|One of Perry's many school pictures|
Dear Mother & Dad,
Since tomorrow is my birthday, I thought it appropriate to write and thank you for my birthday. Truly I am grateful to you, and as Elder Ballard said, "I'm thankful my parents didn't forget me." This is a beautiful time of the year and I was always glad that my birthday was in May.
Our visiting time was brief last Easter, but I hope we will get to see you again this summer. I hope you are well. We all love you. Perry
May 16, 1975
Dear Perry & Family,
If I hurry, maybe I can write a few lines before the mailman comes. First, the weather is nice, and we are both feeling pretty well in spite of being a little "lazy" I call it. Of course, your father can't see to get around much so he has an excuse.
Uncle Arthur Goodrich died, and his funeral was held yesterday. His daughter, Gay Bronson, asked Dad to offer the opening prayer and told him afterward, "that was the best prayer I have ever heard at a funeral." Arvil Stone, Ruth Goodrich's husband, gave the closing prayer. Ruth Stone and I are the only two left of the family. Seems a bit lonesome. Walter and Hazel took us. Hope came from Spanish Fork and went with us. Walter stopped at a hamburger stand and bought us sandwiches at noon. Dad and I are both tired today.
Did I tell you that I was honored at a Relief Society birthday for being the oldest lady present? And I was given a beautiful coconut cake, so I must be quite old!
The neighbor's dandelions are all out in bloom, and I am trying to keep them from our lawn, which is trying. Our fruit trees are all in bloom, and we are hoping the frost won't come and kill the blossoms. We are having strawberries and cream for dinner--come and join us. Love Mother & Dad
May 19, 1975
Most of the birthdays are past, and I wrote a short letter recently, but I feel like writing a bit more anyway. It is not very satisfactory to try to talk on the phone, only in cases of emergency.
It is cloudy and cold with a little wind, and our early fruit trees are in bloom. We hope there will be no frost. Saturday we went with Grant and Hope to their home in Spanish Fork. They have the old William's home. It is all repainted and furnished and is very comfortable. Grant is doing as well as can be expected, but he still needs rest.
One thing has been on my mind lately and that is about antiques. I have two old readers that belonged to my older brother--at least they have Albert's name in them. Perhaps Ruth Goodrich would lay claim to them, but since I have them in my possession, I can give them to whom I will. (Is that right?) They have very interesting articles in them. I would just as soon give them to you as anybody.
It is about mail time and there is not much of interest to write about. Arthur Goodrich's funeral left me feeling a bit lonely to think that there is only two of us left of that big family. Ruth and Arvil Stone have called on us quite frequently in the past, but now that Arthur is gone--I wonder.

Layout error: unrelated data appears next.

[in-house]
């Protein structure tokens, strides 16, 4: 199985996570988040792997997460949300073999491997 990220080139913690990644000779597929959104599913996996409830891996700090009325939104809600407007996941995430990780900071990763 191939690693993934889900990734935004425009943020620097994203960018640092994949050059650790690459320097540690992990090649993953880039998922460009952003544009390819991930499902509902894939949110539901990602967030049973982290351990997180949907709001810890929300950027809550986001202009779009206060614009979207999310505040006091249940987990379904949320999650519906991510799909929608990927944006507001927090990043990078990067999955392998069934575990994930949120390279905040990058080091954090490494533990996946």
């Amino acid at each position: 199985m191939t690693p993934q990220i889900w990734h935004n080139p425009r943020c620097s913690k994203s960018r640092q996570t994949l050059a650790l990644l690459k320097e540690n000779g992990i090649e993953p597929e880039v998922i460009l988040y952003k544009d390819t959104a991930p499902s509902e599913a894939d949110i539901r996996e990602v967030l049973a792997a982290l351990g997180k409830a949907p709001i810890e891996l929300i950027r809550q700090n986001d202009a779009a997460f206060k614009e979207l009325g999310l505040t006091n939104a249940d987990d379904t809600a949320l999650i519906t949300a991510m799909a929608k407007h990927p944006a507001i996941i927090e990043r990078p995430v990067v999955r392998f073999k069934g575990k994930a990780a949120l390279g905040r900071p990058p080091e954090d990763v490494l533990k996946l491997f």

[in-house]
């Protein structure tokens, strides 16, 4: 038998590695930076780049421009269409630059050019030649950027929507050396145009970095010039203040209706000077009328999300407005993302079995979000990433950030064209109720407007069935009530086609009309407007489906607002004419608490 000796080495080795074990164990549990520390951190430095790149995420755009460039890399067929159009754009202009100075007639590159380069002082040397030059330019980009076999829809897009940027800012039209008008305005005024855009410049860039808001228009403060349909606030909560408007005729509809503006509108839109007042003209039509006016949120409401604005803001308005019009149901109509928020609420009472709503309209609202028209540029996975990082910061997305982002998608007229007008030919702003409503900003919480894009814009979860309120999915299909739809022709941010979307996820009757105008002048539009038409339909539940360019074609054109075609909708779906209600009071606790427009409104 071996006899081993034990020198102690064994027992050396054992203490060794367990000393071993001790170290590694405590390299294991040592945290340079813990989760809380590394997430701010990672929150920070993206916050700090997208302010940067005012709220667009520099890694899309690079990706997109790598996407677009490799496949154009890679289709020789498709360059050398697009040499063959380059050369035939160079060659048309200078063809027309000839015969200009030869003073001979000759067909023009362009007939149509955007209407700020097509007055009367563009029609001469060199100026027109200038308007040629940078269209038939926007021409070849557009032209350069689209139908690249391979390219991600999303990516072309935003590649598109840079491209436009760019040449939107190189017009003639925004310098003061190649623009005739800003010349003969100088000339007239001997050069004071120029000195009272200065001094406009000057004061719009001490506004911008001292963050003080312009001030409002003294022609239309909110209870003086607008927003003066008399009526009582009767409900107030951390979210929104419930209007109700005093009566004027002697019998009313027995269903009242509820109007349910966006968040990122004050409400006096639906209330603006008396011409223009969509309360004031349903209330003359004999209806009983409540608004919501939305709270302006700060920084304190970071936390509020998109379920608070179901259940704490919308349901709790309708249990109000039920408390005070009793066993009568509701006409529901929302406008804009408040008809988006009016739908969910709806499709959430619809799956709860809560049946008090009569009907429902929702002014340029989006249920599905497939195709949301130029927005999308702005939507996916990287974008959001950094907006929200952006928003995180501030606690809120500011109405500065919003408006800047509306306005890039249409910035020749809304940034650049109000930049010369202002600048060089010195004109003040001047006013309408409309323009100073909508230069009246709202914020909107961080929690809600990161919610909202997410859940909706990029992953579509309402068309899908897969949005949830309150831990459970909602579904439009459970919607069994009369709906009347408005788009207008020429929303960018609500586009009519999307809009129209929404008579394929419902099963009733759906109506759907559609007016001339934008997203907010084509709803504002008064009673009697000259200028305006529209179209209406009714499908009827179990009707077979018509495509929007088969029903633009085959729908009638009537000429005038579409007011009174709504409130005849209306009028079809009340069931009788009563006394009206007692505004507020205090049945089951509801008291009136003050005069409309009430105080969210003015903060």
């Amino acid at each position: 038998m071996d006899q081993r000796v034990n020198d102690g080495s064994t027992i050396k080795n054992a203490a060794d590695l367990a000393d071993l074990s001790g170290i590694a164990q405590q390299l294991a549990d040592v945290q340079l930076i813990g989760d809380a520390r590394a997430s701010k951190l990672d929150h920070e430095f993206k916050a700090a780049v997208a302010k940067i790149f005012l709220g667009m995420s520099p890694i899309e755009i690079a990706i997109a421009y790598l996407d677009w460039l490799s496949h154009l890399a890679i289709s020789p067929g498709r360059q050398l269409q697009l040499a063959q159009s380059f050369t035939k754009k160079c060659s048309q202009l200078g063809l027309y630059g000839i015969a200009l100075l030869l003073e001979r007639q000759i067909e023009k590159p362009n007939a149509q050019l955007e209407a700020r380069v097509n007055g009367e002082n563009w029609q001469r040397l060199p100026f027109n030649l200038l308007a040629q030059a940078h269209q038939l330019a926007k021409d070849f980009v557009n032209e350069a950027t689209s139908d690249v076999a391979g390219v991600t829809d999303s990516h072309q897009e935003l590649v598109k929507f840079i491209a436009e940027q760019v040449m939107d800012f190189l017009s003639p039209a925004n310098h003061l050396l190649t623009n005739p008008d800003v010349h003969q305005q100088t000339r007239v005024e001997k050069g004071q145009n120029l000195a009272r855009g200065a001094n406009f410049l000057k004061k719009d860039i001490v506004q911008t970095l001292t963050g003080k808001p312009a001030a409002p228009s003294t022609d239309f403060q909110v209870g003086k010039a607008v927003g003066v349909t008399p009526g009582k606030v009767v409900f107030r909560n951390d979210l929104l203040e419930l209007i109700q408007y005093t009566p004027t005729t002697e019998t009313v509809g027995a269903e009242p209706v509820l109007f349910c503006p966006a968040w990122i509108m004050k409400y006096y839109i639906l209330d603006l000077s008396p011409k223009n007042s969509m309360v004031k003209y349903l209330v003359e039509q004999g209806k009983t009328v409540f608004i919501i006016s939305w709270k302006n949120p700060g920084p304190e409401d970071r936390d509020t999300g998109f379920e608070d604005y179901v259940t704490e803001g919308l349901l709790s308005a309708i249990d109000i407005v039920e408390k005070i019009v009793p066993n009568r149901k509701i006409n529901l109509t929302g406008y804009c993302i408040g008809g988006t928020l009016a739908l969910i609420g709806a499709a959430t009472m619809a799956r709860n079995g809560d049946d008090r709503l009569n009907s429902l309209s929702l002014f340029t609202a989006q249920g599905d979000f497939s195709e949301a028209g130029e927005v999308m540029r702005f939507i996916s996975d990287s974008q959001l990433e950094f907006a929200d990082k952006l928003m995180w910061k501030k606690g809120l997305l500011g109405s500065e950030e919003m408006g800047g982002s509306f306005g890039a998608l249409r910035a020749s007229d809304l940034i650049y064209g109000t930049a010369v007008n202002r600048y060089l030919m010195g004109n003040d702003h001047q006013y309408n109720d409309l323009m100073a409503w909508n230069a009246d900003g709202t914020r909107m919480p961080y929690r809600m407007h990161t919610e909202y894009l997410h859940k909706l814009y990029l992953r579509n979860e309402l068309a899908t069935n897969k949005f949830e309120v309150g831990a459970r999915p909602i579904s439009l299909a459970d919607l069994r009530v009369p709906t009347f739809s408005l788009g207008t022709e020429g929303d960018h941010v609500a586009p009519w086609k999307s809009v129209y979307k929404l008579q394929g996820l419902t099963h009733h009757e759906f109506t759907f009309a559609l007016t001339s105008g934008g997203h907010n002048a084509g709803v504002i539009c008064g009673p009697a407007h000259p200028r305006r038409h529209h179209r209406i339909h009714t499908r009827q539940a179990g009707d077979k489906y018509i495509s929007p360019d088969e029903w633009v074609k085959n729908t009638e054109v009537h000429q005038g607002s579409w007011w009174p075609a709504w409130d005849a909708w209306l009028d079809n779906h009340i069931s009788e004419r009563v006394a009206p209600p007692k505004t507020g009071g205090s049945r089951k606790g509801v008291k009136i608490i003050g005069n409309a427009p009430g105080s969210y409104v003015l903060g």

The condition of the world is such that Ashel Manwaring thinks the time is short--it will soon be the beginning of the Seventh Thousand Years. Love to all, Mother
|Gene, Leona & Perry at Disneyland, 1976|
Dear Mother and Dad,
I have a little time this morning, so I will try to get a short letter written. I surely did enjoy the two letters so close together Mother. Gene always comments about what a good letter you write and I agree.
I am glad that you are both feeling as well as you are, and I understand that Dad is feeling better than he has felt for some time. That is good news. I hope you can maintain this way.
I am glad you both were able to make a trip to Spanish Fork and have a visit with Hope and Grant. I am often envious of the geographical closeness that some of the other members of the family have to you. I wish I could be there to see you, visit you, and give you some of the help you need. But I have to be content with just occasional visits. But then I did have the privilege of living real close to you for a number of years.
Gene and I are making tentative plans to see you again next month, about June 22 or so. We have a few details to work out like the care of Gene's mother and getting our car in proper operating condition, but this is our present plan.
Mother, you mentioned that you are thinking more about antiques. I am too, but not just because things are old or rare. Rather for me it is for their history sake and because they represent my roots. Example: The other day I was browsing through an old shop and began looking through some old records. Suddenly, before my eyes was that old song, "The Utah Trail." On the other side was "Springtime in the Rockies." I could hardly believe it--to find that old song in an old antique shop clear down here. Of course I bought it at once, and it cost me only one dollar. So if you have some old books or anything like that, be sure to save it. Any of your children or grandchildren would treasure it. And the books which you mentioned I would certainly be delighted to have.
We had a nice visit with David and family. I am glad that a few people make their way down here once in a while. They surely did enjoy it and so did we. Then again, we had them all come for dinner on Sunday for Marian's birthday.
I must go now. Please keep writing. Gene and I certainly enjoy your letters. Love, Perry